I like to coach a feel of the main movements I’m after. And only address body parts of I think, link it to the feel of the overall key movement.

This is a little video breaking down the bowling action:



And here’s a private video I use to explain the runup

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Q: A cricket club in Newcastle has a vacancy for a head coach for the 2024–25 season.

If you’re an accredited coach (level 2 or 3) or a player who’d like to get into coaching and be a player/coach this could be a great opportunity.

If you’d like to know more, please don’t hesitate to get in touch.
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Q: Kevin Geyer made his first grade debut for Randwick in 1995 and after 2 seasons at Coogee he moved to the foot of the Blue Mountains to play for Penrith.

In NSW Premier Cricket from 1995 to 2012 Kevin scored 7,246 runs in 262 innings at an average of 30.19 and 11 centuries and 31 half centuries.

On the 14 February 1998 Kevin made his first class debut for NSW against Western Australia at the WACA. He played 3 first class games and 6 one day games for the Baggy Blues

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Q: Take a seat and get comfortable folks!!

This is Blake Macdonald and this was his season....

Award for most runs Grades 1 to 3 - 952 runs (Belvidere Cup)
2nd Highest Ever Runs in STGDCC 1st Grade Season (All Formats) - 1266
NSW Premier Cricket Team Of The Year
NSW Premier Cricket Equal Most 1st Grade Centuries - 5
NSW Premier Cricket Equal Most 1st Grade Half Centuries - 7
Highest Ever St George Limited Overs Score - 182
Most Boundaries in the NSW Premier Cricket Season - 181
Most Sixes in the NSW Premier Cricket - 54
Most Sixes in an Innings - 14
1st Grade Premiership

Congrats and thank you Blake. Absolutely legendary!!!
A: If anyone can explain the logic of why Blake Macdonald lost his NSW contract for 2024–25, I’d gladly sit with you for the 24 hours it would take for you to wear me down with reasons why.

In the last Sheffield Shield game of 2022–23, Blake made his first-class debut for NSW and opened the batting, scoring 21 and 61.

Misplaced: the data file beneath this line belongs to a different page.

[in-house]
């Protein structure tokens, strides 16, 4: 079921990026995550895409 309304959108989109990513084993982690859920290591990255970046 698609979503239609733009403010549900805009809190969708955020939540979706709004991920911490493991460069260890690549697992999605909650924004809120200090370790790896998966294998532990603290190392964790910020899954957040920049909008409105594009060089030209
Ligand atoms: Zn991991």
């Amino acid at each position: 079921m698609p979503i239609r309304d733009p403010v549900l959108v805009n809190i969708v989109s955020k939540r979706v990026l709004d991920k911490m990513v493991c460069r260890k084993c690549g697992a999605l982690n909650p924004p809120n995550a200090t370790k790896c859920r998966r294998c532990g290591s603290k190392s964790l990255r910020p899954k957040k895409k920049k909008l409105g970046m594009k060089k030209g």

Weeks prior, he scored 98 and 91 for NSW Country/ACT 2ndXI v NSW 2ndXI.

For the 2023–24 season, he was awarded a NSW contract.

Blake was not selected in the first two 2023–24 Sheffield shield games but was for the third game against Victoria when NSW were bowled out for 102 and 173. Blake scored 22 and 14. Only one other NSW batter scored more runs in the game.

In the next game, Blake scored 5 out of the NSW total of 276 runs against Western Australia. NSW won by 10 wickets.
NSW lost their next game by an innings and one run against Tasmania after being bowled out for 181 and 311. Blake scored 2 and 12.

Blake was then dropped from the NSW Shield team and didn’t play again in 2023–24.
As you can see, NSW had been bowled out for less than 200 in the five innings played when Blake was on the team, so it’s not as if all the batters were scoring runs.

Blake has played four one day games for NSW, scoring 147 runs at an average of 36.75.

For a player to score 61 on his Sheffield Shield debut, be so highly thought of as to be awarded a contract, and then score 952 runs in NSW Premier Cricket at an average of 73.23, including 5 centuries and 3 fifties, how does he lose his contract?

Did Blake nail down his spot in the five innings he played this year? No, he didn’t. I don’t know Blake, but I’m sure he’d be the first to admit it.

Interestingly as well, he batted No. 3 and walked into bat after opening partnerships of 0, 10, 23, 0, and 28.

Blake is only 26 and entering the prime years of his cricket and run scoring career. He has shown an enormous thirst for scoring big years, and now, after just one year, when others have been afforded 30 or more innings in Shield cricket, he loses his contract.